Another Westlands institution, Havana Bar, recreates the vibe of a Cuban street bar with a distinctly African twist. The bar, which is spread out over two floors, serves everything from imported wines and spirits to specialty cocktails, as well as a menu of Cuban cigars and a delectable selection of bar food from Central America. After filling up on tacos, dance the night away to Latin music until three in the morning.

Brew Bistro Rooftop, which is perched atop the Fortis Towers in Westlands, is a favorite among craft beer enthusiasts. This eclectic bar, which is also a microbrewery, gastropub, and nightclub, specializes in craft brews from the Big Five Breweries of Kenya. Drinks taste even better on the outdoor terrace with its expansive Westlands views, whether you choose a traditional pilsner, a Belgian-style bock, a pale ale, a blond ale, or a stout. A late closing time that ranges from 1 a.m. during the week to 4 a.m. on Fridays and Saturdays is to be anticipated, along with live music and DJ sets. Free entry is offered.

Nightlife In Nairobi
Nightlife In Nairobi

NIGHTCLUBS

In Nairobi, there are a few well-known nightclub brands. K1 Klub House, Simba Saloon, and Black Diamond are a few of them.

K1 Klub House is a staple of Westlands that attracts locals, backpackers, and younger expats with its easygoing dress code and affordable drinks. The dance floor is packed until dawn on weekends, when it is especially busy most nights. Reggae, hip-hop, and R&B are all played by DJs, and the bar area extends outside into an alleyway lined with colorful umbrellas. Every time you need a break from the dance floor, there are pool tables and sports screens available.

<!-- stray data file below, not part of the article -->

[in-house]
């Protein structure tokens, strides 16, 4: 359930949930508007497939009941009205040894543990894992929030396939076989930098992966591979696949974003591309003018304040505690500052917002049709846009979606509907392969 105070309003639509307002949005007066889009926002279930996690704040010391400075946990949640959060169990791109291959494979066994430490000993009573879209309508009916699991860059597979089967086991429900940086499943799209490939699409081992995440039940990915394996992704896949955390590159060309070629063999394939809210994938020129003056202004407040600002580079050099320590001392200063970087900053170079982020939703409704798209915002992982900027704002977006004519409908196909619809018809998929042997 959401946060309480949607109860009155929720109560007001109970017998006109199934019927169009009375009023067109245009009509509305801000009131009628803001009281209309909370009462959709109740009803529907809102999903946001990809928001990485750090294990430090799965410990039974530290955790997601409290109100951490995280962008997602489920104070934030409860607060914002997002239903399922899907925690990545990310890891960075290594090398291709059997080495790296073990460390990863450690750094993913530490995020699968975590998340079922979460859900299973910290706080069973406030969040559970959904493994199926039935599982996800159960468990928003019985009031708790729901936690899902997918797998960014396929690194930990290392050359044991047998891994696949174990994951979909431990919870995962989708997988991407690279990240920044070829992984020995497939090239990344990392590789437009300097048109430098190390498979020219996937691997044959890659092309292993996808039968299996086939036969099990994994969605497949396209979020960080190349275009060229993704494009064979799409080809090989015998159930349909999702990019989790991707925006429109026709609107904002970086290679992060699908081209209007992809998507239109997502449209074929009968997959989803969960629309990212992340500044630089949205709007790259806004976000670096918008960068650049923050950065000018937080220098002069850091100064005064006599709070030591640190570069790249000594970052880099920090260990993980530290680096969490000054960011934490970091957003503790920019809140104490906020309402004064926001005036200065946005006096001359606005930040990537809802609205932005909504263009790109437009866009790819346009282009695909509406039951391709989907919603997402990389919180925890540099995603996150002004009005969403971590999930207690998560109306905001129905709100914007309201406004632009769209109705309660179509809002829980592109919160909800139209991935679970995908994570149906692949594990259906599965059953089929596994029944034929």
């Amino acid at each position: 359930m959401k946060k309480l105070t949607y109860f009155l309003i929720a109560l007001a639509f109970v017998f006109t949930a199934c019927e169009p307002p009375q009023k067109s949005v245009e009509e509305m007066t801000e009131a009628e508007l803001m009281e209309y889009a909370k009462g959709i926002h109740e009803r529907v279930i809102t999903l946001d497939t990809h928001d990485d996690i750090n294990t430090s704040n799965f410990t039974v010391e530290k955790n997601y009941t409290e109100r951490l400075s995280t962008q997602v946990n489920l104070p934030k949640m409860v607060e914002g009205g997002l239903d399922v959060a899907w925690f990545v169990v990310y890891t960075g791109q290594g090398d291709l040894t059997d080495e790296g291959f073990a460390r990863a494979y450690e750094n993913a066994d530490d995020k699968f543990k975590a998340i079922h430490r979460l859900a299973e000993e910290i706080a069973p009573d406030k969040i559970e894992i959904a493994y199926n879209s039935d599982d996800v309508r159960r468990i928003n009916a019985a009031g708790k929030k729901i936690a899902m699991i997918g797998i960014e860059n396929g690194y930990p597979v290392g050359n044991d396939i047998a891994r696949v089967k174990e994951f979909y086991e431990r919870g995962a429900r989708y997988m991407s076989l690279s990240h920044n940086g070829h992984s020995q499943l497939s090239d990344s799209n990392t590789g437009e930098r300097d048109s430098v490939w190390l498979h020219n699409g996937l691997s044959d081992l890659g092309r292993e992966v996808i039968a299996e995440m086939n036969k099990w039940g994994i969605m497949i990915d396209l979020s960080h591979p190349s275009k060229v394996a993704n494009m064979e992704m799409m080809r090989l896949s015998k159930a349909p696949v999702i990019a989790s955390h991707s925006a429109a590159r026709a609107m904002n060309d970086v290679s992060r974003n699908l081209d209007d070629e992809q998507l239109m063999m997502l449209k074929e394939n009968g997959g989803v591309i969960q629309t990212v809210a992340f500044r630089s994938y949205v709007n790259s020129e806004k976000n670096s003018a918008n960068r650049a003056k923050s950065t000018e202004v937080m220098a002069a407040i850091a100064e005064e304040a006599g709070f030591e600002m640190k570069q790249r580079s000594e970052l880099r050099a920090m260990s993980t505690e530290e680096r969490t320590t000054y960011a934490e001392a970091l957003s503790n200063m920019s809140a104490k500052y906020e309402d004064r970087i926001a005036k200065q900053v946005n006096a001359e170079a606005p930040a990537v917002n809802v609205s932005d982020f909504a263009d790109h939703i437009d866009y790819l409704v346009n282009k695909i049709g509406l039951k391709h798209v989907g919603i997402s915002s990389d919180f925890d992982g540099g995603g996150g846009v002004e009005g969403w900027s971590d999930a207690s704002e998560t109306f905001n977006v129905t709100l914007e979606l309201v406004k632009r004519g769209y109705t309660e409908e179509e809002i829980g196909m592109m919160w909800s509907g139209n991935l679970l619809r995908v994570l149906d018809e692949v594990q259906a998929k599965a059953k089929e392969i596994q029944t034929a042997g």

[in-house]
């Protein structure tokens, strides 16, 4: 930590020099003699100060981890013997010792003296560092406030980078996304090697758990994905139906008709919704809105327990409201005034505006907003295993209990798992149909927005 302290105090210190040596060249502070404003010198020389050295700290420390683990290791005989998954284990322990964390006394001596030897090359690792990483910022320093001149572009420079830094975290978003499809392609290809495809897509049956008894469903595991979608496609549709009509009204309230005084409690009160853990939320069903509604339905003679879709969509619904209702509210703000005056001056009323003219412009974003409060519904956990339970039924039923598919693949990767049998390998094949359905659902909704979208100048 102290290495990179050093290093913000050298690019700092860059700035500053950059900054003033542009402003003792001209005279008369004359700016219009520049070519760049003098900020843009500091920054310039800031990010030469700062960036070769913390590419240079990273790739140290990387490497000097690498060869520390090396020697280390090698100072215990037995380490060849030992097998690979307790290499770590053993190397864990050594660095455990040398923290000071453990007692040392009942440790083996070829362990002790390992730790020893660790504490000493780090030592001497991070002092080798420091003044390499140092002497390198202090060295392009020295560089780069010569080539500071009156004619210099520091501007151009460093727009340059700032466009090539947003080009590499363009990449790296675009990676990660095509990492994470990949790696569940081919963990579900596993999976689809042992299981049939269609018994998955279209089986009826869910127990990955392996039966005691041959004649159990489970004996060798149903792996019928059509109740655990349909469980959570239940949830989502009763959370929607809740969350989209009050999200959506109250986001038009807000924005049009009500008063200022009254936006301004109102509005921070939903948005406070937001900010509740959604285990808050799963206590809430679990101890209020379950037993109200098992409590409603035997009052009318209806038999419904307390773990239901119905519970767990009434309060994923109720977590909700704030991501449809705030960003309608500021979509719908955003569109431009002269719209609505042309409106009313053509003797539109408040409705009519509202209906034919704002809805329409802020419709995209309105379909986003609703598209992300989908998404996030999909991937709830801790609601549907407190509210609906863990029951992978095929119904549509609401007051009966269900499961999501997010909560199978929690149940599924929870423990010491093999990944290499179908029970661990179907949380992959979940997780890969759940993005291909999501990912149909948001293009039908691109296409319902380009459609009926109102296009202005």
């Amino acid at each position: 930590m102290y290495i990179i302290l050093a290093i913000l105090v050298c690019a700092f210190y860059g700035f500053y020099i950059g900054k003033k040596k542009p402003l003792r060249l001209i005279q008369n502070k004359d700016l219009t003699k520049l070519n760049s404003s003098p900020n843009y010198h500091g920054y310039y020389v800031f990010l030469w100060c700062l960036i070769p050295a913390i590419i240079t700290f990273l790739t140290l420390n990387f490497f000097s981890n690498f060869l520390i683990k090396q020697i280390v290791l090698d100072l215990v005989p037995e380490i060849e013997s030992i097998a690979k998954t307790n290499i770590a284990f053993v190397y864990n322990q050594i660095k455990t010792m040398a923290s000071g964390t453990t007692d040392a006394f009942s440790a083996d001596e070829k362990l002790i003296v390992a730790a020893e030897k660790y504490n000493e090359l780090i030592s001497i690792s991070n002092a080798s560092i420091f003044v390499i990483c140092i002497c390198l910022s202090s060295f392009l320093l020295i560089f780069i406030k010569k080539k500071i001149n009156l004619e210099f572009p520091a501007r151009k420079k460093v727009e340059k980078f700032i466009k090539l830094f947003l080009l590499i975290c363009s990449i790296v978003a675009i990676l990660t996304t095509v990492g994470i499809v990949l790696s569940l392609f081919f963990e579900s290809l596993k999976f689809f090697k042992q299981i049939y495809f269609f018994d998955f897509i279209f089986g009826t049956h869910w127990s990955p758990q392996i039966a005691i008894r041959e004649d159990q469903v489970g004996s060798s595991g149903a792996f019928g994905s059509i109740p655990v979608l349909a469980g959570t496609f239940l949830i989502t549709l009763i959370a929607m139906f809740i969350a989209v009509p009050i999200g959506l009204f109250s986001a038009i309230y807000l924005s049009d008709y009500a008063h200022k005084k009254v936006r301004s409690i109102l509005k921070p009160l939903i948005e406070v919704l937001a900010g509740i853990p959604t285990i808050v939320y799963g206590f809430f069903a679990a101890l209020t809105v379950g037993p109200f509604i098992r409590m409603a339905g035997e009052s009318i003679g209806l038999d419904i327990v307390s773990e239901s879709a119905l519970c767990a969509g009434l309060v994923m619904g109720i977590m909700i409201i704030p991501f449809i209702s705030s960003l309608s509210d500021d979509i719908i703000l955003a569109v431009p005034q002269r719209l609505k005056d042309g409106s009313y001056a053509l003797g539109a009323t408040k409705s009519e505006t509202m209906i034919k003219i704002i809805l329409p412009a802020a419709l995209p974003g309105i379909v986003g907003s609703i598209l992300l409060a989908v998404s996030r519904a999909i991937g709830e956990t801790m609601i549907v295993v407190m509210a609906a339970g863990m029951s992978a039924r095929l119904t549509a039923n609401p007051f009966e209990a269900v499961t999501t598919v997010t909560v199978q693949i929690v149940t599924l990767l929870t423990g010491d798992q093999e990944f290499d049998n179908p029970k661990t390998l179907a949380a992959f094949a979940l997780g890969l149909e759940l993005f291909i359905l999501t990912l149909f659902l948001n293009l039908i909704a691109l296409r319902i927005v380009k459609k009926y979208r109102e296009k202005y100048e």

Next to Nairobi’s renowned Carnivore restaurant is Simba Saloon. By day, it poses as a casual family restaurant with a playground for kids, but from Wednesday to Sunday, it transforms into an all-night club. Themed nights cover a wide range of genres, including rock and Old School as well as contemporary African music. It has been known for well-known DJs and musicians from around the world to perform here. Salif Keita, Ismael Lô, and Maxi Priest are examples of previous performers. An outdoor concert venue with room for up to 15,000 people is located right next to the nightclub.

Another venue with live music in Westlands is Black Diamond, which is open on Wednesdays and Sundays. This location is especially well-liked among young Nairobians because DJs keep patrons on the dance floor with modern Kenyan and African music every other night. Around midnight, when things start to heat up, an open-air balcony offers stunning views and cool air. Every day from 3 p.m. to 6 a.m. the following day, Black Diamond is open.

NIGHTLIFE IN NAIROBI: TIPS FOR GOING OUT

In Nairobi, tipping is customary in bars and restaurants. Depending on the level of service, 10 to 15 percent of the final bill is considered appropriate. Tipping in bars ranges from 50 to 100 Kenyan shillings per drink order.

The appropriate attire largely depends on where you’re going, with hotel bars and nightclubs being fancier than sports bars, pubs, and other neighborhood bars. Men are expected to wear collared shirts and closed-toe shoes here. Around midnight, bars and restaurants usually close, but nightclubs are just getting going.

Standard safety precautions apply in Nairobi: never leave your drink unattended, always keep an eye on your wallet or purse, never drive after drinking, never accept a ride from a stranger, and, whenever possible, avoid walking alone at night by taking a taxi or using a ride-sharing app. You must agree on a fare before boarding a taxi, which is identified by a yellow stripe.